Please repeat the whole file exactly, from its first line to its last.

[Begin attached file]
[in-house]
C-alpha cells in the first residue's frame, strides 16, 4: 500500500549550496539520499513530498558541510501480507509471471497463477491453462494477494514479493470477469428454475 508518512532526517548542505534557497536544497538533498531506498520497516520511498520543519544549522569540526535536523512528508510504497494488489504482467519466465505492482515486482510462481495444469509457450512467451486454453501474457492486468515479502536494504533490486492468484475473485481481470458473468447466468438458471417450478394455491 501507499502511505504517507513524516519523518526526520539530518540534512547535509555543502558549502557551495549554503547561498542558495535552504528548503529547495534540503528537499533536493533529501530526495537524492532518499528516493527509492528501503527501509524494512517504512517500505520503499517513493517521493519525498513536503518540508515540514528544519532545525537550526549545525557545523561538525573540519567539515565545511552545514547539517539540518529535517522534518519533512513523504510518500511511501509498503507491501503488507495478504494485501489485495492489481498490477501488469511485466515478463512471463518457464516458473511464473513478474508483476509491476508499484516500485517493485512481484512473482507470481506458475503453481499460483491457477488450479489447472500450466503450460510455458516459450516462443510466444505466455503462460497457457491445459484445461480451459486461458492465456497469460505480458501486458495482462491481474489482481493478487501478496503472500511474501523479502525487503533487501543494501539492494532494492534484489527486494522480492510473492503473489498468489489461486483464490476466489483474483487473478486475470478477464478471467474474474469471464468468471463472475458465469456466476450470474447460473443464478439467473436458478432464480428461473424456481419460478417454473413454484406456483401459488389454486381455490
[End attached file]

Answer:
[in-house]
C-alpha cells in the first residue's frame, strides 16, 4: 500500500549550496539520499513530498558541510501480507509471471497463477491453462494477494514479493470477469428454475 508518512532526517548542505534557497536544497538533498531506498520497516520511498520543519544549522569540526535536523512528508510504497494488489504482467519466465505492482515486482510462481495444469509457450512467451486454453501474457492486468515479502536494504533490486492468484475473485481481470458473468447466468438458471417450478394455491 501507499502511505504517507513524516519523518526526520539530518540534512547535509555543502558549502557551495549554503547561498542558495535552504528548503529547495534540503528537499533536493533529501530526495537524492532518499528516493527509492528501503527501509524494512517504512517500505520503499517513493517521493519525498513536503518540508515540514528544519532545525537550526549545525557545523561538525573540519567539515565545511552545514547539517539540518529535517522534518519533512513523504510518500511511501509498503507491501503488507495478504494485501489485495492489481498490477501488469511485466515478463512471463518457464516458473511464473513478474508483476509491476508499484516500485517493485512481484512473482507470481506458475503453481499460483491457477488450479489447472500450466503450460510455458516459450516462443510466444505466455503462460497457457491445459484445461480451459486461458492465456497469460505480458501486458495482462491481474489482481493478487501478496503472500511474501523479502525487503533487501543494501539492494532494492534484489527486494522480492510473492503473489498468489489461486483464490476466489483474483487473478486475470478477464478471467474474474469471464468468471463472475458465469456466476450470474447460473443464478439467473436458478432464480428461473424456481419460478417454473413454484406456483401459488389454486381455490